FILE-In this file photo from August 28, 2013, Joseph Maldonado Passage is seen visiting the Wynnewood zoo that he once ran. His attorney said that the ex-zookeeper had been moved to North Carolina as a federal prisoner after receiving a diagnosis of cancer. (AP Photo/Sue Ogrocki, File)
AP Photo/Sue Ogrocki

BUTNER, N.C. (AP) — The former Oklahoma zookeeper known as “Tiger King” Joe Exotic, a prominent figure in a NetflixA documentary series was transferred from the United States to North Carolina. Federal inmates were released. a cancer diagnosisAccording to the attorney, he is.

Joe Exotic (real name Joseph Maldonado Passage) was transferred on board a plane from Fort Worth to Butner in North Carolina late Tuesday or Wednesday. John Phillips, the defense attorney, said that this happened. Phillips posted his Saturday statement via Twitter, saying that Maldonado Passage had originally been scheduled to be transferred late this month.

Phillips said Maldonado-Passage told him that he had been diagnosed with prostate cancer and was getting medical treatment and tests “for a host of issues.” Phillips said prison medical care “isn’t the best and justice is slow.”

“It’s a competition of life and liberty no one wants any part of,” he added.

The July issue of a federal appeals court ruled Maldonado Passage deserves a lower sentence because of his participation in a plot to murder for hire and violate federal wildlife laws.

After being convicted for trying to hire two men to murder Carole Baskin, a Florida animal rights activist, he was sentenced to 22 years federal prison in January 2020. Three-judge panels from the U.S. 10th U.S. Circuit Court of Appeals Denver determined that his sentencing guidelines were incorrectly applied to both of these convictions by calculating the sentence.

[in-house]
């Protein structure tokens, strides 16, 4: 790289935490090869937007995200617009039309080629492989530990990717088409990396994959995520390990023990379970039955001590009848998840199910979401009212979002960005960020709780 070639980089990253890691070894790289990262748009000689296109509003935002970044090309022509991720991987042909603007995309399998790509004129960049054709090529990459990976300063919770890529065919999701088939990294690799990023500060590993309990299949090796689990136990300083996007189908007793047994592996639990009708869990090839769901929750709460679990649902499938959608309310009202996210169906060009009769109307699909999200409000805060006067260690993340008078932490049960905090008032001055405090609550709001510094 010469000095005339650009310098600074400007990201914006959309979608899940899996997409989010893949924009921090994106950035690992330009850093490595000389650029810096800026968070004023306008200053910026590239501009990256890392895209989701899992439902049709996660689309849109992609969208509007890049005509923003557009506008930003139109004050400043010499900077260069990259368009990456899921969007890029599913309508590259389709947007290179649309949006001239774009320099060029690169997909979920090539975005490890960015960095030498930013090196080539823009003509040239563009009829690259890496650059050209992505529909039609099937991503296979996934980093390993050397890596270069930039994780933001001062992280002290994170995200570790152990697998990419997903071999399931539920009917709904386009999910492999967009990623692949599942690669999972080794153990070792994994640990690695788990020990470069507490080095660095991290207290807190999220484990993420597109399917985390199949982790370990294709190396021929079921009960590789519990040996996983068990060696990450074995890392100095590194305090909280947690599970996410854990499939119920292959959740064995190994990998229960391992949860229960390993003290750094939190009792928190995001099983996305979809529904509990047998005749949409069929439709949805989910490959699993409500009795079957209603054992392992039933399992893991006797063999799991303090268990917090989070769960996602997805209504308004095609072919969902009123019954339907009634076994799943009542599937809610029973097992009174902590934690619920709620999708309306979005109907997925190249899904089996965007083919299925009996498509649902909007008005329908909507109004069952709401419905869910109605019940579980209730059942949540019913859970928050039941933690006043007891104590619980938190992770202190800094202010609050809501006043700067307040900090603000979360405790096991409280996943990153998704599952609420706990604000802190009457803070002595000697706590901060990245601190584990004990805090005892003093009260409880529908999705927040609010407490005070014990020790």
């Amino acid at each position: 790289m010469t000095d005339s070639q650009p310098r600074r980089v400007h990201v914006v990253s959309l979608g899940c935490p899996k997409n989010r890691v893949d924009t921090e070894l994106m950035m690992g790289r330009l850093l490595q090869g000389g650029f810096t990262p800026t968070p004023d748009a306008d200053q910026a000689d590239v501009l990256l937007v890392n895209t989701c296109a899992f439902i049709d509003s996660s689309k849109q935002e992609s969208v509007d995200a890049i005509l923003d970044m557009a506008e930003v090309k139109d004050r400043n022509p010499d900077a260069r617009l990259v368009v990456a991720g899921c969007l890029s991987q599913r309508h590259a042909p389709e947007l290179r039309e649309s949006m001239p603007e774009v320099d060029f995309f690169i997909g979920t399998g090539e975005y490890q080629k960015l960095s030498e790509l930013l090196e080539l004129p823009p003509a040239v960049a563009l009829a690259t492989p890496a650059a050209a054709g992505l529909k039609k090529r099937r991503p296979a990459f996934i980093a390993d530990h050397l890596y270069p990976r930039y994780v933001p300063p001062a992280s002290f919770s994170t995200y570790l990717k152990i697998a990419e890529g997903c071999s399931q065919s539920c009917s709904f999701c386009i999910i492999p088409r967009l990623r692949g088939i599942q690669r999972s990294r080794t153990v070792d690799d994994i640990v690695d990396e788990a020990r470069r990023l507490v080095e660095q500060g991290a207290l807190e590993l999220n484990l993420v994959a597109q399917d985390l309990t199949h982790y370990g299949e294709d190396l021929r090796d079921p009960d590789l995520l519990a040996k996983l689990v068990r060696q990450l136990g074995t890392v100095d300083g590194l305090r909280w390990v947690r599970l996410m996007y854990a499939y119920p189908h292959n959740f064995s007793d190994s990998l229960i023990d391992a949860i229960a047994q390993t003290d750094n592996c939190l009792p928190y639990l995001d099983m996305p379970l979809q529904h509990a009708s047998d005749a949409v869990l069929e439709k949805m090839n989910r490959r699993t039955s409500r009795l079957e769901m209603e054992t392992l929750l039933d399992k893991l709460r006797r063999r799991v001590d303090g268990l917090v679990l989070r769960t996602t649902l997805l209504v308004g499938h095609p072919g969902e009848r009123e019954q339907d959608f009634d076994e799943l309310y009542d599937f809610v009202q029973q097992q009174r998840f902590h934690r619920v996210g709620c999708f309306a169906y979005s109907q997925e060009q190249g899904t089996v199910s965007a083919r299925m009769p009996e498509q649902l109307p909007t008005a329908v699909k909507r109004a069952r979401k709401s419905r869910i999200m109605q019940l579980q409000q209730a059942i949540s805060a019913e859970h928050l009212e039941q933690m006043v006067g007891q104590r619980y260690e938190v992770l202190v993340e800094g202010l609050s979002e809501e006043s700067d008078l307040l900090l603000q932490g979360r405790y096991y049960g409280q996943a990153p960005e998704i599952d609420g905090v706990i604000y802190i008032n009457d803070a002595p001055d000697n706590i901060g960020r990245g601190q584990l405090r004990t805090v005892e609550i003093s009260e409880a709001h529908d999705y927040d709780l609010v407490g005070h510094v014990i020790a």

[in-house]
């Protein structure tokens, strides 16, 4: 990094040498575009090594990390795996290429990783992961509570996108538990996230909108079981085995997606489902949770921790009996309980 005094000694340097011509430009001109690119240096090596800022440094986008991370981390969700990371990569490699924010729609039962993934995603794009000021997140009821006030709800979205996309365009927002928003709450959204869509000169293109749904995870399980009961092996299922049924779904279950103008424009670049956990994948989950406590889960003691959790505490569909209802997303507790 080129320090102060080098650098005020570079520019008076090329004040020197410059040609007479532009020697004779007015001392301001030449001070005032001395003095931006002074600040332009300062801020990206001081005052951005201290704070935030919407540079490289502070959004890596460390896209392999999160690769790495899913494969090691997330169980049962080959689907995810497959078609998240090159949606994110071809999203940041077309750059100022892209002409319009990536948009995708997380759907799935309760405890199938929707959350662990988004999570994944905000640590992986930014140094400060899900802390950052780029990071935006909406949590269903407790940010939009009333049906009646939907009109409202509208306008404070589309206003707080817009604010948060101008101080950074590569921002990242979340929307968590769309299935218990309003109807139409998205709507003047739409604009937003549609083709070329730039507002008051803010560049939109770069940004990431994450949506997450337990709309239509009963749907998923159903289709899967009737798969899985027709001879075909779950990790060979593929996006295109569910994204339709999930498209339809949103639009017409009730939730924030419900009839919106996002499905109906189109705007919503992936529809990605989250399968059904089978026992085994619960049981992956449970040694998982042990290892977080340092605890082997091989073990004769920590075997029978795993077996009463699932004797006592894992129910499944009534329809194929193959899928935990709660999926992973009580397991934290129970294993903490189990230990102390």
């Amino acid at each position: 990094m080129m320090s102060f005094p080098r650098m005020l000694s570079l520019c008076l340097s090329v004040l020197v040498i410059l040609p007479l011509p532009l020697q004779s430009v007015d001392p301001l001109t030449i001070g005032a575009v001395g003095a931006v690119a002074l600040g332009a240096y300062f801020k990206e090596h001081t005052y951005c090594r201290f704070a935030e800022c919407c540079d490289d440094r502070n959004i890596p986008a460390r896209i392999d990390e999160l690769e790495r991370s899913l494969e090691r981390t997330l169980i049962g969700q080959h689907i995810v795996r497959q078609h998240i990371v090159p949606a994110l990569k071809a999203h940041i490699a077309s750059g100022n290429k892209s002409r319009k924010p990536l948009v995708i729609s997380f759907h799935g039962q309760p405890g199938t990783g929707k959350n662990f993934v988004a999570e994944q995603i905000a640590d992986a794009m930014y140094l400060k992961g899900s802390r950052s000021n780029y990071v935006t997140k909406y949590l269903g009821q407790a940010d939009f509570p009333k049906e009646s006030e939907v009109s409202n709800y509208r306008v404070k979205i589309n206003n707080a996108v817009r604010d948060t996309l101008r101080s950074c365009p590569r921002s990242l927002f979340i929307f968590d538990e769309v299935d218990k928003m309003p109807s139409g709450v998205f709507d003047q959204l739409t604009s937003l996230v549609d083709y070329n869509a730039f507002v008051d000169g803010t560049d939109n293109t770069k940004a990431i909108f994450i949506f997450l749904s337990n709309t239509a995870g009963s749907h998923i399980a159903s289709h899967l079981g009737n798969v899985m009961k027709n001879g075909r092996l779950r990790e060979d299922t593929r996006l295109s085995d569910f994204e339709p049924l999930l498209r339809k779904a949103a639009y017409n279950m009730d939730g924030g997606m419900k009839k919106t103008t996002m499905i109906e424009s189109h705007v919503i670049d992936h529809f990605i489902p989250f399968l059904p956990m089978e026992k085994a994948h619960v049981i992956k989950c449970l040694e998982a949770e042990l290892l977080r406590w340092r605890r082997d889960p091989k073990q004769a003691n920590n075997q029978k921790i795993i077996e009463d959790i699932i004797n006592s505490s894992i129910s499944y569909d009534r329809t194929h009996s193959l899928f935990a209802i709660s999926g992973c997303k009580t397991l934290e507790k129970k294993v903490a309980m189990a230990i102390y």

Appeal court panel ruled that his recommended sentencing range should not be less than 17 1/2 and under 22 years, but between 22 and 27 years imprisonment as calculated by the trial court.

Maldonado-Passage and his blond mullet were featured in the Netflix documentary “Tiger King: Murder, Mayhem and Madness.”

Meanwhile, Baskin, of Tampa’s Big Cat Rescue sanctuary, lost an effort to stop Netflix and a production company from using previously recorded video of her and her husband in the “Tiger King” sequel, which began airing Nov. 17.

A federal magistrate judge issued a recommendation Friday denying the Baskins’ bid to block use of the footage as an impermissible prior restraint under the First Amendment.


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